China-India relations

China's President Xi Jinping, Russian President Vladimir Putin, Uzbek President Shavkat Mirziyoyev and other participants attend the Shanghai Cooperation Organisation (SCO) leaders' summit in Samarkand, Uzbekistan, on 16 September 2022. (Sergei Bobylyov/Sputnik/AFP)

China gains stronger foothold in Central Asian region

Zaobao correspondent Yu Zeyuan analyses the outcomes of the Shanghai Cooperation Organisation (SCO) summit held in Uzbekistan and the implications of China’s perceived stronger courting of the Central Asia region.
A police officer guards the Registan square in downtown Samarkand, Uzbekistan, on 13 September 2022. (Alexander Nemenov/AFP)

Xi Jinping embarks on Central Asia visit amid a changed world

After more than two years since the start of the pandemic, Chinese President Xi Jinping will resume making diplomatic visits overseas with his Central Asia tour this month. The geopolitical situation has vastly transformed during his physical absence in the international arena. Zaobao correspondent Yang Danxu explores the implications of these changes.
People cheer and wave Indian national flags during a march to celebrate the country's upcoming 75th Independence Day celebrations in Ahmedabad, India, on 12 August 2022. (Sam Panthaky/AFP)

India’s stand on Taiwan crisis: Rebalancing ties with China

Beijing is keen that Delhi should express support for PRC’s territorial sovereignty over Taiwan. For India, though, the unresolved Sino-Indian boundary dispute and their ongoing military standoff force a reality check in this relationship. In the absence of a Chinese reciprocal one-India policy, Delhi is messaging that while it will not bandwagon with pro-Taiwan forces, a new template of Sino-Indian ties is required.
Indian paramilitary troopers stand guard along a street on the country's 75th Independence Day in Srinagar, India, on 15 August 2022. (Tauseef Mustafa/AFP)

India’s ambiguities on the ‘one China’ policy

As the deepening US-China conflict over Taiwan generates widespread concern in Asia and the world, India’s new ambiguities on the "one China" policy, as well as the nuances of Delhi’s engagement with Taipei, have come into sharp relief. As India’s boundary tensions with China persist, Delhi’s navigation between the logic of expanding ties with Taipei and the dangers of further deterioration of bilateral relations with Beijing has become more challenging.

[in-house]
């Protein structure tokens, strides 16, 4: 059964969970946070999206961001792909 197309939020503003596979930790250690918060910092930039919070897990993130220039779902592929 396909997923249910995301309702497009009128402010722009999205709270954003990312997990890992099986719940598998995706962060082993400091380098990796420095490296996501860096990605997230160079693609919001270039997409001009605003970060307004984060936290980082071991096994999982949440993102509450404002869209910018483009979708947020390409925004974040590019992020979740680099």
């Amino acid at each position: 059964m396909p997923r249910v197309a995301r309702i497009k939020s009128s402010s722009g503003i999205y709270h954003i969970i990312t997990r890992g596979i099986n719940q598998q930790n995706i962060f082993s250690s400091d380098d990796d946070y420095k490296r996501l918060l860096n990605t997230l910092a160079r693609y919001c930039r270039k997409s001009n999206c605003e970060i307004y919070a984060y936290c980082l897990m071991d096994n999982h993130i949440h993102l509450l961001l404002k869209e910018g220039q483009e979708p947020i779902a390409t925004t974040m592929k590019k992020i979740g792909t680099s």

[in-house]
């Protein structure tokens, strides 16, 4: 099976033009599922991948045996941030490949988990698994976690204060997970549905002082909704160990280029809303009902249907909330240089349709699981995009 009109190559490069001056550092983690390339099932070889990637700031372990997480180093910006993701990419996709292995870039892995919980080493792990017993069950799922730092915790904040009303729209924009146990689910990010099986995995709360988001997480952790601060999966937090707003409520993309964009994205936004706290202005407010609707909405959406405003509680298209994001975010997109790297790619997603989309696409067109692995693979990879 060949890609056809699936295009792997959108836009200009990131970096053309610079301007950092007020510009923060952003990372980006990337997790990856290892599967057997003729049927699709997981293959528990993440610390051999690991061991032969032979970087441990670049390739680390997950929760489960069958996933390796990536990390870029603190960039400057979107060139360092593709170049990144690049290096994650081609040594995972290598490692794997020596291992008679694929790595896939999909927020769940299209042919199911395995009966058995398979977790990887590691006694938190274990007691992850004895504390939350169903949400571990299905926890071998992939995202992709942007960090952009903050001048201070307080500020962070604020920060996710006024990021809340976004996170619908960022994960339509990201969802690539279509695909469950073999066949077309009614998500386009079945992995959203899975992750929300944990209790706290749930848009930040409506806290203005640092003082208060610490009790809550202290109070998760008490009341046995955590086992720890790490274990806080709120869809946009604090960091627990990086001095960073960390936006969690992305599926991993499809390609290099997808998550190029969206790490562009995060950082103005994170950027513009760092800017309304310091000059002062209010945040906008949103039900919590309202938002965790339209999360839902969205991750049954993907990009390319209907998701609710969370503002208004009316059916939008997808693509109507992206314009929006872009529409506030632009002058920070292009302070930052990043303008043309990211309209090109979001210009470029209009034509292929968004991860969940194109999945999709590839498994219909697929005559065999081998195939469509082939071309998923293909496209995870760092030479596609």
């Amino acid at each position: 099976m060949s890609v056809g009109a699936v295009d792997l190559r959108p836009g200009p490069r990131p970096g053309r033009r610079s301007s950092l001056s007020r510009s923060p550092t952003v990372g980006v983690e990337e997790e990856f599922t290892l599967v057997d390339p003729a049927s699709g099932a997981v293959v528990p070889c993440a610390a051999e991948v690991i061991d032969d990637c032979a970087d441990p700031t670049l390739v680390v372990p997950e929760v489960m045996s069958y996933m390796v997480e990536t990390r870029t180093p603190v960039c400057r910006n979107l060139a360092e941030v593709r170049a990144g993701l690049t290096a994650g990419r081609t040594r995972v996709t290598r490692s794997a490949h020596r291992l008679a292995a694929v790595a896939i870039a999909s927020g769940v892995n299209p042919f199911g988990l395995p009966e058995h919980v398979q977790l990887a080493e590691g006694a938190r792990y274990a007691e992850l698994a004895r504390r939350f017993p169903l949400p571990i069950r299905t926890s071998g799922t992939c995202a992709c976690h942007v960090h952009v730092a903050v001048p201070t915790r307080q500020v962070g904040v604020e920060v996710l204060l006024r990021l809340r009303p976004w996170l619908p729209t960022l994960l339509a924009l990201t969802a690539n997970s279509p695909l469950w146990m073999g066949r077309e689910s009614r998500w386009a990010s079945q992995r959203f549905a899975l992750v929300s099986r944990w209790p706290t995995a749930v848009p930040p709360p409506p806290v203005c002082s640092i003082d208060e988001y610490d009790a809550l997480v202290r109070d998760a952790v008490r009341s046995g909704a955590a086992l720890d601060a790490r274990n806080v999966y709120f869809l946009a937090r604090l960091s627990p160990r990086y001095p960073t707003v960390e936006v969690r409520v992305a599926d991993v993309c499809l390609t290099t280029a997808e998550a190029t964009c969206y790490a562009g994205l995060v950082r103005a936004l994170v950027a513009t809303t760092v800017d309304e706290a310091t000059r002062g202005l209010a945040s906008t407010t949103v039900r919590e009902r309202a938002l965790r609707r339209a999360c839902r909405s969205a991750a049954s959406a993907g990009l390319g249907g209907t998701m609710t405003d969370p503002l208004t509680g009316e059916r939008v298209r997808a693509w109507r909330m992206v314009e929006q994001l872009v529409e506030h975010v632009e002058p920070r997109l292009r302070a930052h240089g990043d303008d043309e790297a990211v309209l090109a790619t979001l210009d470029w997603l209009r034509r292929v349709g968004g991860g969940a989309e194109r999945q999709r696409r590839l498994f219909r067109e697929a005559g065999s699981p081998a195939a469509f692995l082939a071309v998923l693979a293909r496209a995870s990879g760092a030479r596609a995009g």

People look on as a Chinese military helicopter flies past Pingtan island, one of mainland China's closest points from Taiwan, in Fujian province, on 4 August 2022, ahead of massive military drills off Taiwan following US House Speaker Nancy Pelosi's visit to the self-ruled island. (Hector Retamal/AFP)

Has China’s propaganda on the Taiwan situation failed its public?

Amid the tense situation arising from US House Speaker Nancy Pelosi’s visit to Taiwan, the Chinese public have made loud cries against China’s seemingly disappointing response. Academic Zhang Chengxin assesses what led to such sentiments and how they can be abated.
Student activists hold torches and shout slogans during a protest over hike in fuel prices in Kathmandu, Nepal, on 20 June 2022. (Prakash Mathema/AFP)

The US-China contest in Nepal

While the last thing it wants is to be caught up in the crosshairs of US-China competition, Nepal is in the spotlight with the recent passing in the Nepali parliament of the US$500 million MCC-Nepal compact with the US. The US and Nepal have both denied that this grant is tied to the US’s Indo-Pacific strategy, but China is riled up as India watches closely.
People walk along a street near a closed market in Srinagar, India, on 17 June 2022. (Tauseef Mustafa/AFP)

From US to India: China's shifting tech investments shows overriding influence of politics

Over the past several years, Chinese private firms have ferociously invested in India’s tech start-ups. Initially welcomed, China’s diversion of interest from erstwhile US investment has been viewed with some measure of suspicion since the Galwan Valley conflict. Are we living in a world where investment patterns are determined by statecraft? ISAS academic Karthik Nachiappan examines the issue.
A member of security personnel stands guard behind a perimeter fence at the Taj Mahal in Agra, India, on 20 May 2022. (Pawan Sharma/AFP)

India's choice: Pro-US, pro-China or stay autonomous?

With his visit to Asia in May and the launch of the Indo-Pacific Economic Framework for Prosperity which includes India, US President Joe Biden clearly seeks to recast the strategic environment in which China operates. On its part, China had earlier launched the Global Security Initiative and is articulating its vision of a changing world order. For India, therefore, the long-term choice is either strategic autonomy, or the role of a pro-US or even pro-China “swing state”.
Le Yucheng, the new deputy head of the National Radio and Television Administration. (CNS)

China's foreign ministry Russia expert lost chance for a ministerial job

Among the recent appointments and removals of Chinese officials, Vice-Foreign Minister Le Yucheng’s move is of particular concern. As Le was seen as a potential leader in the foreign ministry, analysts believe that his appointment as deputy head of the National Radio and Television Administration is a career setback that might have to do with his misjudgement of the war in Ukraine.